Looking at such products cynically, one can say that everyone’s just trying to cash in on legal weed by any means necessary. However, cannabis is also fun. Once again, if you found a product that works for you, as long as it’s a reputable brand, it’s okay to enjoy it. Just do your homework, read reviews, check the ingredient list and look for third-party testing, and understand that while CBD can fight skin inflammation, it’s unlikely to lengthen your lashes, enhance perfume, or frankly, even get rid of wrinkles. If you really want to get rid of wrinkles, opt for Botox, and save the cannabis for self-care and consumption in a manner that does get you high. 

The post The Glamour Witch Guide to CBD Beauty Products appeared first on High Times.

Cannabis Topicals: Consumer Trends

What’s up with cannabis topicals? Why aren’t they more popular? Cannabis topicals make up less than 1% of total cannabis sales in North America. And its popularity is slowly decreasing in both Canada and the US. Why? They have greater bioavailability than capsules, for instance. You can find near-instantaneous relief by directly applying cream or gel to sore or infected areas. But this also explains why cannabis topicals aren’t as popular.  As flower is the largest category, and pre-rolls are […]

The post Cannabis Topicals: Consumer Trends appeared first on Cannabis | Weed | Marijuana | News.

DIY Cannabis Skin Cream for the Ultimate in Skincare

We love that weed markets are opening everywhere, but we also love that weed’s increasing popularity has led to a massive DIY world. Sometimes consumers want to know that their product is specifically what they want it to be, especially when its going in, or on, their body. When it comes to looking great, check out this DIY cannabis skin cream recipe, for glowing skin, and no unnecessary chemicals.

Who wants a store bought product when you can make DIY cannabis skin cream in the comfort of your own home? Best way to know you’ve got a great product, is to make it yourself. This site focuses on independent reporting of the cannabis and psychedelic landscapes. You can follow along by subscribing to the THC Weekly Newsletter, which comes full of deals on products likes vapes and edibles, for those who’d rather just buy. Plus, we’ve got tons of offers for popular cannabinoid products including HHC-O, Delta 8Delta 9 THCDelta-10 THCTHCOTHCVTHCP HHC. There are a lot of great products out there, so do your research, and make sure to make the best purchase possible.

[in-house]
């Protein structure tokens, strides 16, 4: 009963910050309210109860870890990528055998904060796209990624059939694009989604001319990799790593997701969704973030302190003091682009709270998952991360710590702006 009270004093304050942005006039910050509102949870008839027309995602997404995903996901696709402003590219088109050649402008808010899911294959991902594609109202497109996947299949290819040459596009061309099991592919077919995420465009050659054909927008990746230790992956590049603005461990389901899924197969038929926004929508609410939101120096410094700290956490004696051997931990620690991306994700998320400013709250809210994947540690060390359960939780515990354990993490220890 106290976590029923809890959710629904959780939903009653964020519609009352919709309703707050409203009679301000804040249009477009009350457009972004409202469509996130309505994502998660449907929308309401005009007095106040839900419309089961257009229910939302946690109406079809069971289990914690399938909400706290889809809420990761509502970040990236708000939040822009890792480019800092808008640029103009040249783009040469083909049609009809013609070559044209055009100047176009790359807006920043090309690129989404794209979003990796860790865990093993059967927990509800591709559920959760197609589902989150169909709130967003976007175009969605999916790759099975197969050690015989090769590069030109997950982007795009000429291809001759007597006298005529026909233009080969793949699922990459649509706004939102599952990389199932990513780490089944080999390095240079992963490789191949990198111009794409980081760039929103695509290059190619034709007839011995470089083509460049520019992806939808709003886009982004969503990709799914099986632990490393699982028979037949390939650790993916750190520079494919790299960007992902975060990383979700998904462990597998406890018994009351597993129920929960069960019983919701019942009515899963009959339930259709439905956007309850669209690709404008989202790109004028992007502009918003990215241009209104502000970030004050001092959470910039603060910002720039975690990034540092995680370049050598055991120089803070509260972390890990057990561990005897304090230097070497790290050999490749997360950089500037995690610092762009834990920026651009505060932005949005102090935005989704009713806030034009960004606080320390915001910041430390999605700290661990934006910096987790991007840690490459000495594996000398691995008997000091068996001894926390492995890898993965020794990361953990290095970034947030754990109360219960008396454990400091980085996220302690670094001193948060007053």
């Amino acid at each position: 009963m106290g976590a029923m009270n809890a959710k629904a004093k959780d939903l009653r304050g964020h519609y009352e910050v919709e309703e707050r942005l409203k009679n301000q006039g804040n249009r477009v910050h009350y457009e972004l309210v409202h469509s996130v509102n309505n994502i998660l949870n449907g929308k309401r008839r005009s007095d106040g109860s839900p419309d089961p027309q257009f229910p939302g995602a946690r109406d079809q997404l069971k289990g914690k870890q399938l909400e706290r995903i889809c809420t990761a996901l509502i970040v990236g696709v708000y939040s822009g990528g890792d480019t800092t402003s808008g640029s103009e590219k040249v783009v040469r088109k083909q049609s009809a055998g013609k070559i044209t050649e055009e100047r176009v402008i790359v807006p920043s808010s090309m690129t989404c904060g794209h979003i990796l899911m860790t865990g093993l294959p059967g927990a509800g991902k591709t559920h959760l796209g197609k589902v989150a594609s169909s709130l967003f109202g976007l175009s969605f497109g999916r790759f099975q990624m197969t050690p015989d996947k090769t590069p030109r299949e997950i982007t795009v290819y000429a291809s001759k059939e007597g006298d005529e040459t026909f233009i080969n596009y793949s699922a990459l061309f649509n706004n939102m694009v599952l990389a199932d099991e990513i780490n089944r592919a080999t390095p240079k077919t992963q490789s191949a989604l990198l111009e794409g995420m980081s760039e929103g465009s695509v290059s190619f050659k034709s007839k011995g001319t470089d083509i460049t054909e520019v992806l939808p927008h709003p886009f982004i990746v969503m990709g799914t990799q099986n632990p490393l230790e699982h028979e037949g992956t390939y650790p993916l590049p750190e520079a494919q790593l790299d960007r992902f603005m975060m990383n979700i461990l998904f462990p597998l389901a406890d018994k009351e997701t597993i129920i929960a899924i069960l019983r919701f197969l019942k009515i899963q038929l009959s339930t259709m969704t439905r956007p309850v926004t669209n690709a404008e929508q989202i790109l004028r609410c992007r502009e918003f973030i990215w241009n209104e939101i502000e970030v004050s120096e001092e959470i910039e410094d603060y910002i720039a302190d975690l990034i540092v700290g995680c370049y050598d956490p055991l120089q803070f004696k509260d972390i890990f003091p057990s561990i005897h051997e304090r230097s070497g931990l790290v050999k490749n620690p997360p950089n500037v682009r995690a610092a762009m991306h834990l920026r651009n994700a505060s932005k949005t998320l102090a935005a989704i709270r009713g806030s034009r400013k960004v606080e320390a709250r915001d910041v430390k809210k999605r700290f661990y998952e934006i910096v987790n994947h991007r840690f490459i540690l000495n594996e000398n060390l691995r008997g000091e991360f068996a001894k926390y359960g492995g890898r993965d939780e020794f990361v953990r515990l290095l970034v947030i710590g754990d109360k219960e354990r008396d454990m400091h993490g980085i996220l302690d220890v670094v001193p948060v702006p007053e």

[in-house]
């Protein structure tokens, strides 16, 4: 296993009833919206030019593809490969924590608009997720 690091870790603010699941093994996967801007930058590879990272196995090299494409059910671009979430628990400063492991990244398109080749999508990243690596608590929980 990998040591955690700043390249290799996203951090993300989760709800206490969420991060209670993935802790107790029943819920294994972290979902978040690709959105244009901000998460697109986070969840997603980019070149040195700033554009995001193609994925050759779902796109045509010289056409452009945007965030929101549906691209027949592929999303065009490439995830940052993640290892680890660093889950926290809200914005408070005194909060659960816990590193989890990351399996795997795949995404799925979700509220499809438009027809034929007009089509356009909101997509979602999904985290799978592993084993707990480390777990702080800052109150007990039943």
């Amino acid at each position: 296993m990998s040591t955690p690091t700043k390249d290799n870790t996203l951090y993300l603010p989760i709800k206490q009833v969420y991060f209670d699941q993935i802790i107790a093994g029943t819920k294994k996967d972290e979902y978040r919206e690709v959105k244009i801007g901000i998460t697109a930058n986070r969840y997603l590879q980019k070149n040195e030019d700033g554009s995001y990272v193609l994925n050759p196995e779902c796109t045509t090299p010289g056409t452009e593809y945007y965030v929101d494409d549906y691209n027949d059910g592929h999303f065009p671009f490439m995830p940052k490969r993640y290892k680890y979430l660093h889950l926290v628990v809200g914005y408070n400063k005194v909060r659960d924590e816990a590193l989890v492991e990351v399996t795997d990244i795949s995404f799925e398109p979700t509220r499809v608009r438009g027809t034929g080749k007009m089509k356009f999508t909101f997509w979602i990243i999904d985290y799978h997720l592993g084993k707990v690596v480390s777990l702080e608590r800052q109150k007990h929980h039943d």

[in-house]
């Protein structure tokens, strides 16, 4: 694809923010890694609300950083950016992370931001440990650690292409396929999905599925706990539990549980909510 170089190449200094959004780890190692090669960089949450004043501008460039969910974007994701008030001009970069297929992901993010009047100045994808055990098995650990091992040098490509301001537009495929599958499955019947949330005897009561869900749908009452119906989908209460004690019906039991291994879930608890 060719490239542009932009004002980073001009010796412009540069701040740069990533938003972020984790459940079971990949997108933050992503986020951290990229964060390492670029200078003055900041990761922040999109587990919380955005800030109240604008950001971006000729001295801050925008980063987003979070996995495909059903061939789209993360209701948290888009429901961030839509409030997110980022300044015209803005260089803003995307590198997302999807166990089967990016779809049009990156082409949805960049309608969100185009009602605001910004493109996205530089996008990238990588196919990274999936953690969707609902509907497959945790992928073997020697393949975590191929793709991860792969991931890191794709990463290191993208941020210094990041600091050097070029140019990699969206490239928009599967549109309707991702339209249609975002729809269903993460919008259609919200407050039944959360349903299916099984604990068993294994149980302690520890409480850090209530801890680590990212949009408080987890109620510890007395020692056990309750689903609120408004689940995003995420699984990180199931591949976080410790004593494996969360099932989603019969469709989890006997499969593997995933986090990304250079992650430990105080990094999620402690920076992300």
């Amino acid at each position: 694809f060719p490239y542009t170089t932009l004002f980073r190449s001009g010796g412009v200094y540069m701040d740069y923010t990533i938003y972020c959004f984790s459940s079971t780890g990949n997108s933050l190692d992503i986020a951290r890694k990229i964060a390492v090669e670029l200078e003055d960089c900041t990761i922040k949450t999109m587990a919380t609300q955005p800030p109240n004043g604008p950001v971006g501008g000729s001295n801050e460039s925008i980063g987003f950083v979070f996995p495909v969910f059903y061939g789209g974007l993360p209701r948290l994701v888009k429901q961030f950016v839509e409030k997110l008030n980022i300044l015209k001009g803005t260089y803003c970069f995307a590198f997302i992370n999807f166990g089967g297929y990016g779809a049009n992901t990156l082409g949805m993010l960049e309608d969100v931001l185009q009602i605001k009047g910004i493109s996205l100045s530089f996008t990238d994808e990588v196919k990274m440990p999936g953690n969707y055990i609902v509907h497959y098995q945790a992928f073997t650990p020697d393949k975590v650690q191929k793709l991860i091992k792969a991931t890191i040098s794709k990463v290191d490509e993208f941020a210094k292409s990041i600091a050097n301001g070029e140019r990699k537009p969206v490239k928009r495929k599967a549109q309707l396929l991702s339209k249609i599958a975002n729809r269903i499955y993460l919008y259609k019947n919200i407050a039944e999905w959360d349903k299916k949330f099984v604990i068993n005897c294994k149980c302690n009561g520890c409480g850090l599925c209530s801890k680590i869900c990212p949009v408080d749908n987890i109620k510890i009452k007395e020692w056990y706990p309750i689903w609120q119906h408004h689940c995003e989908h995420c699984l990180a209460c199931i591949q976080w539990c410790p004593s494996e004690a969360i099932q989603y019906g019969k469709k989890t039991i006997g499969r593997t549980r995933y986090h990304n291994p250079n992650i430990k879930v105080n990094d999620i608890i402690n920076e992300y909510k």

Why DIY?

There are plenty of reasons why a person might want to make their own product, rather than buy from a store. Stores generally have standard and streamlined items, which are the same from store to store, state to state, and sometimes country to country as well. There’s not a lot of individualism in product marketing on a large scale, so when buying from a store, you’re getting the same basic product that everyone else gets.

This doesn’t leave a lot of room for variation. And though providers often do supply product listings that include alternative options (no-sugar options, gluten-free options, animal-friendly options, vegan options), it’s sometimes hard to get all your needs met in a regular store. Even a specialty store generally runs off specific recipes, so though it might provide different options to bigger marketplaces, it still can’t necessarily get you the exact product you want.

Besides the inability for personalization, standard product markets are oftentimes dirty. If you want a skin cream, you might prefer it without a bunch of toxic chemicals. Those chemicals are there because these products are made via mass production, whereby they’re expected to travel long distances, and sit on store shelves without going bad. Sometimes, you won’t have the benefit of knowing (or trusting) anything about a product you’re buying off a shelf. As more information comes out about the dicey ingredients in cosmetics, making your own products becomes that much more enticing.

DIY products come out exactly how you desire, since you’re choosing what goes in, and all cooking/processing techniques. When you do it yourself, you don’t have to question what added chemicals there might be, what processing techniques were used (and if they could have left behind residue), and what quality of ingredients went into making the product. When you make it yourself, you can control for all the mentioned factors. Plus, if you happen to like your product with just a little more of this, or just a little less of that, you can make it specific to your needs.

DIY cannabis skin cream can be used for different purposes. Cannabis creams are often used to strengthen the skin and remove blemishes, while other skin ailments like rashes or infections, are also treatable with the same creams. For some, the main purpose is simply to achieve glowing skin, and general beauty maintenance. When it comes to skincare, there are different terms to know, like salve, lotion, ointment, balm, and cream.